Kenya On Track To Boost Geothermal Energy Generation

    by Jackson Okoth

    Kenya's Geothermal Plant

    Kenya has invited bids for construction of two new geothermal plants as part of the country’s plan to boost electricity production by 5000MW in three years.

    The new plants, with a capacity of 60MW, will be completed by the end of 2014 and is part of several projects designed to tap into Kenya 10,000 MW geothermal power potential, according to Oxford Business Group’s most recent economic update on energy.

    According to a Ministry of Energy and Petroleum’s 2013-2016 investment prospectus, Kenya’s geothermal generation makes up just under 250MW of the total electricity production of roughly 1650MW.  Hydro comprises the largest proportion of generation, at around 800MW, followed by thermal at around 600MW.

    However, with suppressed demand peaking at levels of 1,400MW, according to the ministry – and unsuppressed demand forecast to reach  1,700MW – the need to expand and diversify the power base load has become necessary. Lower-than-expected rainfall in 2013 and 2014 has added to the urgency, reducing the output of Kenya’s hydro-power stations.

    Masinga reservoir, which feeds Kenya’s largest hydroelectric facility- the 550MW Seven Forks, was at only one-third capacity by mid-2014. This prompted the country to slow exports to neighbouring countries and increase electricity imports.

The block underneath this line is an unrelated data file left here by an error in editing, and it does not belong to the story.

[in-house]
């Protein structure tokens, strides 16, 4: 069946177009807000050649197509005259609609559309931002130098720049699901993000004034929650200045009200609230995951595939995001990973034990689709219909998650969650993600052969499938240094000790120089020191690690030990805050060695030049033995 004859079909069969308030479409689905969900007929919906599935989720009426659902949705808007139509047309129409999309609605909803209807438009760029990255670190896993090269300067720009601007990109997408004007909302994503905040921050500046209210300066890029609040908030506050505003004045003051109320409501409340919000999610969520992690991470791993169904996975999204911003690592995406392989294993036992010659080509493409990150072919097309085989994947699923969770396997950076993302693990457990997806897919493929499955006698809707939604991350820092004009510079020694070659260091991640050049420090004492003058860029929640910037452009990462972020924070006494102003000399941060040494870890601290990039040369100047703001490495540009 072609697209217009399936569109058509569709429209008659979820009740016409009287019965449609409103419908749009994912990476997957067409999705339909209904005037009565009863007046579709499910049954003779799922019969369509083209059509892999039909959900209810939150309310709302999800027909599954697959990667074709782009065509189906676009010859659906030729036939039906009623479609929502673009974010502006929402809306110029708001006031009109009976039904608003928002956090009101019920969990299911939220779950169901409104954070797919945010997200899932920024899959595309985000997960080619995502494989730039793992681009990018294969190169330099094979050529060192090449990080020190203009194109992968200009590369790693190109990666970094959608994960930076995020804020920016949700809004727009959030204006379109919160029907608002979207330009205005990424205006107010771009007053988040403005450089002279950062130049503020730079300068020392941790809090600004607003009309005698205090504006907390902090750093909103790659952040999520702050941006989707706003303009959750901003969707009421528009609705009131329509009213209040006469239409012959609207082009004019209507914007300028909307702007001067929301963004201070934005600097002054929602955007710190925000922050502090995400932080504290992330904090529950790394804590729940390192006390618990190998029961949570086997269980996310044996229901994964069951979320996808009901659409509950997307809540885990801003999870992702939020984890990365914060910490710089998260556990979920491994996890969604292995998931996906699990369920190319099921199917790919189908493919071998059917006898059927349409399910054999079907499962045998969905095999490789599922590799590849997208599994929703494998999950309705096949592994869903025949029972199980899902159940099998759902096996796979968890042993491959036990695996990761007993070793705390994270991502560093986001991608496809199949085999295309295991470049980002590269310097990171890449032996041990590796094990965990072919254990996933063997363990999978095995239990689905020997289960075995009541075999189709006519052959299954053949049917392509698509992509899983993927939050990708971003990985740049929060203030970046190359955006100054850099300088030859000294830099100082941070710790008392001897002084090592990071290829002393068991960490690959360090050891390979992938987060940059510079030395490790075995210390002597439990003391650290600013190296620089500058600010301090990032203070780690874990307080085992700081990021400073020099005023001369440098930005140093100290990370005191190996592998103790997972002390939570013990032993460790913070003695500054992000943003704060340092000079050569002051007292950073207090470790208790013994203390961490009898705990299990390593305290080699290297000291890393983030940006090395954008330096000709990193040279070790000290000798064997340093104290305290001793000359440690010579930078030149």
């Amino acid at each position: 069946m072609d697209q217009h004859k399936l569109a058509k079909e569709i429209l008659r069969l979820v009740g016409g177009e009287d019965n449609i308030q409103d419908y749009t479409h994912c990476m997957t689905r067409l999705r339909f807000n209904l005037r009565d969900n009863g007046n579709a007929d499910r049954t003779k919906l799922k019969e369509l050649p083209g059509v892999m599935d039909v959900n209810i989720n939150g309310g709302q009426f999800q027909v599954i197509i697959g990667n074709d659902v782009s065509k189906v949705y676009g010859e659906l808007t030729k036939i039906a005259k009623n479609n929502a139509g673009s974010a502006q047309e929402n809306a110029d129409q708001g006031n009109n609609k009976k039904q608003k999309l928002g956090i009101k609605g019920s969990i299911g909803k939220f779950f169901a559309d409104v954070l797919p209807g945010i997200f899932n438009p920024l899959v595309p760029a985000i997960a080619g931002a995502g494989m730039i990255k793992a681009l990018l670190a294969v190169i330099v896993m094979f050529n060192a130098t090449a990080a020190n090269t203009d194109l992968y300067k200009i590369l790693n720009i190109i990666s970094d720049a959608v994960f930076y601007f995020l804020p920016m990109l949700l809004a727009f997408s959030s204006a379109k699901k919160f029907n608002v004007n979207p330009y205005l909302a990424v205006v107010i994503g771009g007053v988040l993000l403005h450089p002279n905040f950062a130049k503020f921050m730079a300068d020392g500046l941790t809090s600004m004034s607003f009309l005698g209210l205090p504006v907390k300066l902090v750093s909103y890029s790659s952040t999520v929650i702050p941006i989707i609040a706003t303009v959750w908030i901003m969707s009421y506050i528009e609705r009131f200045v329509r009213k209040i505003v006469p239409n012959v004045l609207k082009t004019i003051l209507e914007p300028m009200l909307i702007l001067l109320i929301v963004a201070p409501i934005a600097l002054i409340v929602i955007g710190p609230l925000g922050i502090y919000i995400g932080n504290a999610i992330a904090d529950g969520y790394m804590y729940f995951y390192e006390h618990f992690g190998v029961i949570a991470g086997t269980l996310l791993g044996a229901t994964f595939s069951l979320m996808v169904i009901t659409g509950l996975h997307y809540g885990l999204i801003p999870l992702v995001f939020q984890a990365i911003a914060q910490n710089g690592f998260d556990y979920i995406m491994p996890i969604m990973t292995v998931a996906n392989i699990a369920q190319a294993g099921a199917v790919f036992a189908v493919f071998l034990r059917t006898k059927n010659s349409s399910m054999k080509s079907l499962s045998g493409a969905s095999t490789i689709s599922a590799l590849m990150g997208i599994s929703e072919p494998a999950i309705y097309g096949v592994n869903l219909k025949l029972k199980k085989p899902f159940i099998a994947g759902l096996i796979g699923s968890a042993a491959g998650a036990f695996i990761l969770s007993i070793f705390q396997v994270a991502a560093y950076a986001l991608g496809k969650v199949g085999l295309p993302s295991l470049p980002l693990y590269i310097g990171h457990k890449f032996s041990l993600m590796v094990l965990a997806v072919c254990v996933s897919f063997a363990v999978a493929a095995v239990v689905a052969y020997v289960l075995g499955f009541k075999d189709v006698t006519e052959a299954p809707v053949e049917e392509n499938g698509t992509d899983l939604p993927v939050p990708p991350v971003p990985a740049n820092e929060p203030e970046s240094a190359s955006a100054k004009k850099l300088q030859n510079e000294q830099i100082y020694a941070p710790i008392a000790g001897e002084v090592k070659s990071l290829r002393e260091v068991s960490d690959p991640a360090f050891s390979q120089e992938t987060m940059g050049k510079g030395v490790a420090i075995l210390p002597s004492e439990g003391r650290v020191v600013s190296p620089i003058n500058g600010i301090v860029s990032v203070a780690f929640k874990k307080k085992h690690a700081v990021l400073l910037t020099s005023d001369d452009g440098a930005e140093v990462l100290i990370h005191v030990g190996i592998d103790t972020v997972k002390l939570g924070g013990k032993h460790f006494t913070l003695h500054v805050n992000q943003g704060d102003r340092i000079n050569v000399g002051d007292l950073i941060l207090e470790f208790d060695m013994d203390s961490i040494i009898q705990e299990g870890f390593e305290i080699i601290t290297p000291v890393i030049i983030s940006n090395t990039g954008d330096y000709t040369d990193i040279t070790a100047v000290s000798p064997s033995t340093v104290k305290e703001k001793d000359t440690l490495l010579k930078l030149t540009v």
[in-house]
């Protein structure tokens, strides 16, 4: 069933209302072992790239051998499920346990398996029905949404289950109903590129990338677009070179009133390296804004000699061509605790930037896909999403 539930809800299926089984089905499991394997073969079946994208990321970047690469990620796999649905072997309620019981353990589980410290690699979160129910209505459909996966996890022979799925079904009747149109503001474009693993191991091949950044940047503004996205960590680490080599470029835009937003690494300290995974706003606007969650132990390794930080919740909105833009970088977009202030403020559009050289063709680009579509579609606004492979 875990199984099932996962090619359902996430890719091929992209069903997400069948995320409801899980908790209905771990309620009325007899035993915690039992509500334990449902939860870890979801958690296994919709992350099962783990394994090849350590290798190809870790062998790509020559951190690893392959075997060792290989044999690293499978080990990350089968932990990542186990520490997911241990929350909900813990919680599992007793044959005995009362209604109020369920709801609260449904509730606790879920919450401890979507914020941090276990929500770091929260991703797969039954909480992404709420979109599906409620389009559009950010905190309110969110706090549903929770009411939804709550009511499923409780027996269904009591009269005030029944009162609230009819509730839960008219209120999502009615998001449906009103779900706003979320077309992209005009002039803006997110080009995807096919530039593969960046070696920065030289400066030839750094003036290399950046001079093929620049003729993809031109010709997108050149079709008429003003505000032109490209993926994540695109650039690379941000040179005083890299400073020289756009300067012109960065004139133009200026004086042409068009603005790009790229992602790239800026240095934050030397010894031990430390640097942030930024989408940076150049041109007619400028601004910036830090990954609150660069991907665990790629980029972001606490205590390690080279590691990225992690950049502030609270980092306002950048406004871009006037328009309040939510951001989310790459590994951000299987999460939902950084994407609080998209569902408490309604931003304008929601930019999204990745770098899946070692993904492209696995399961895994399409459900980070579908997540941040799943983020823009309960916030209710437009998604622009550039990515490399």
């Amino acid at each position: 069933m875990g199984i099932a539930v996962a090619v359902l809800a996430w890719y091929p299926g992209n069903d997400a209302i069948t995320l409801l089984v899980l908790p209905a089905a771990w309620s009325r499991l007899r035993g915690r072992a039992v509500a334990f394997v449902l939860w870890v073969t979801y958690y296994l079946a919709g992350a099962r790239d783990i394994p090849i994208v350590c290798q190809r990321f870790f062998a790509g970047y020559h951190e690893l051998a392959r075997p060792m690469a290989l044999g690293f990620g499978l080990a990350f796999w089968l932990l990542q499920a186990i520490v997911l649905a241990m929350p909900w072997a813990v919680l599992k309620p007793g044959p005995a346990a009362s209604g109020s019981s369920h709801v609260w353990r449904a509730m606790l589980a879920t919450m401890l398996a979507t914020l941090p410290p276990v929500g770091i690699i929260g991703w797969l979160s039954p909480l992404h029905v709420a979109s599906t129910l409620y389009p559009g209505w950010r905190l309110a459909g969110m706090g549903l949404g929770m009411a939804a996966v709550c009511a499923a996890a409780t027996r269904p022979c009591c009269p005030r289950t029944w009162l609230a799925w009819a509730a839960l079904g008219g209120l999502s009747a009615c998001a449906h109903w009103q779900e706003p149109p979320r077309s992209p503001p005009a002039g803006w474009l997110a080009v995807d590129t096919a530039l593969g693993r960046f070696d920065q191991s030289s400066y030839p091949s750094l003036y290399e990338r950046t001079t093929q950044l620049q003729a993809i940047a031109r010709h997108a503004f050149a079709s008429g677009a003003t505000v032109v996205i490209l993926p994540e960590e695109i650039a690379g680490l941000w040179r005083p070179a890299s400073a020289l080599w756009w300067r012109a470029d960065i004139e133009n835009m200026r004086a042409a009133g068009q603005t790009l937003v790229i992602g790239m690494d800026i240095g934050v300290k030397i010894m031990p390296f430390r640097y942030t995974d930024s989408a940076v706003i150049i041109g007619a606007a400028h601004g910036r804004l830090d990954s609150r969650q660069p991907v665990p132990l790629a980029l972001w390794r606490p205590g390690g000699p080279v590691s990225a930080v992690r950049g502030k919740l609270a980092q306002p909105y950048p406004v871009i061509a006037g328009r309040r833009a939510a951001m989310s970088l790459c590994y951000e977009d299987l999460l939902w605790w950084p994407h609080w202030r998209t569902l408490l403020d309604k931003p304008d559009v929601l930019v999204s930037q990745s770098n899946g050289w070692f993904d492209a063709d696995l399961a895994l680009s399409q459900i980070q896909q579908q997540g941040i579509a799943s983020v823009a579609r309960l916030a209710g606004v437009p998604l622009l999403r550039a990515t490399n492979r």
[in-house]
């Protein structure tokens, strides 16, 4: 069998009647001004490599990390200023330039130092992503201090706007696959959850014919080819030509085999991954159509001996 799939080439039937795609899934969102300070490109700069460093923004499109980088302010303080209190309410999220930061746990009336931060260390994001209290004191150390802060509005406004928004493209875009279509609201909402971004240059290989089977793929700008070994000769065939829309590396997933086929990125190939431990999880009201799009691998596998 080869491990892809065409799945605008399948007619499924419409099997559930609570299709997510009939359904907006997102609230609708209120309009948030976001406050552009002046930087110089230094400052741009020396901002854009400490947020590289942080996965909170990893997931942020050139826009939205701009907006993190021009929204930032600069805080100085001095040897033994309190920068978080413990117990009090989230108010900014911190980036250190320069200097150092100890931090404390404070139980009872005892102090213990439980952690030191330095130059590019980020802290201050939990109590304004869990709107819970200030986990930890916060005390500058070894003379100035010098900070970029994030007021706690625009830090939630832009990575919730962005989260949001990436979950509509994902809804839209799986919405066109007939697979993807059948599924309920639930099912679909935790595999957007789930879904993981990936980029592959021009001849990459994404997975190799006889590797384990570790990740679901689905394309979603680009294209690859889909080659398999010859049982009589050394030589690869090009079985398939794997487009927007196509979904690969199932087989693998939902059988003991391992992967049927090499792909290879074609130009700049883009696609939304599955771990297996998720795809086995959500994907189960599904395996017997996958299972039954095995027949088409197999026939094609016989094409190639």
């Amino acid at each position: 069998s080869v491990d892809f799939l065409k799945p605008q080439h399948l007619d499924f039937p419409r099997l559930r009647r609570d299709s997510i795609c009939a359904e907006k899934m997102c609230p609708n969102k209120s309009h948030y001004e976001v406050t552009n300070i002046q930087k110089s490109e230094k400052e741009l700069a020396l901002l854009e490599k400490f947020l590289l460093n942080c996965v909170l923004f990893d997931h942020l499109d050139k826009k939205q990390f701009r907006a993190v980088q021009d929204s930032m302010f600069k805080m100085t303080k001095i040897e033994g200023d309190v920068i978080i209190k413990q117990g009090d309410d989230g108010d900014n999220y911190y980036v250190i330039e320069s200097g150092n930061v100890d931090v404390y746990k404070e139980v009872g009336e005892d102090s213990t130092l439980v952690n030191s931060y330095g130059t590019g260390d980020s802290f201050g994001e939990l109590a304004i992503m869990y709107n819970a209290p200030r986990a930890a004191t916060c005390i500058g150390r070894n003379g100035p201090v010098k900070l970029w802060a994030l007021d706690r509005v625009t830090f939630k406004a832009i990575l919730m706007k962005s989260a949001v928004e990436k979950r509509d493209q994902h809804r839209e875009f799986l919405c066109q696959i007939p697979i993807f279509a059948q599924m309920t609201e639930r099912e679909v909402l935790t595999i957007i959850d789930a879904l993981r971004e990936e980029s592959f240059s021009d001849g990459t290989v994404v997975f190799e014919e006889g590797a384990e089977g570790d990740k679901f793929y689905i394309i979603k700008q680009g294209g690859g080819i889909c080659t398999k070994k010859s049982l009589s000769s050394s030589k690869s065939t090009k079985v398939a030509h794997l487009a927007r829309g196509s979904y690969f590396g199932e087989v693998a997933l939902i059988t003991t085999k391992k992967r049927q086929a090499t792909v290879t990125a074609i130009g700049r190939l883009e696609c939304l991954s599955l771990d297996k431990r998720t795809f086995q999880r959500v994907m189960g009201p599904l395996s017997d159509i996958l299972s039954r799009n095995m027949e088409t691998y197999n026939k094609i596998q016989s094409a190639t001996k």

Kenya is one of a handful of African countries, including Ethiopia and Zambia, which is exploring geothermal potential. The discovery of Kenya’s geothermal energy resources dates back to the 1950s, when the first test wells were drilled at Ol Karia, near Nairobi.

    Kenya completed its first geothermal power plant, a 15MW facility, in 1981 at the same location. Since then, Kenya has also turned to private producers, with IPPs such as US-based Ormat Technologies 50MW plant in Olkaria contributing to geothermal production.

    Oxford Business Group (OBG) is a global publishing, research and consultancy firm, which publishes economic intelligence on the markets of Africa, Asia, the Middle East and Latin America.

    Construction on a number of facilities is already underway. Expansion of Ormat’s plant at Olkaria is ongoing while tenders for first phase of the plant in Menengai – with the potential a 400MW potential – have been awarded to three firms.

    The firms, which include Ormat, along with Finland’s Quantum and local firm Sosian Energy, were selected late last year, and will reportedly construct a 35MW steam plant under a build-own-operate model, at a cost of Sh4 billion each.

    Source: Standard Digital News

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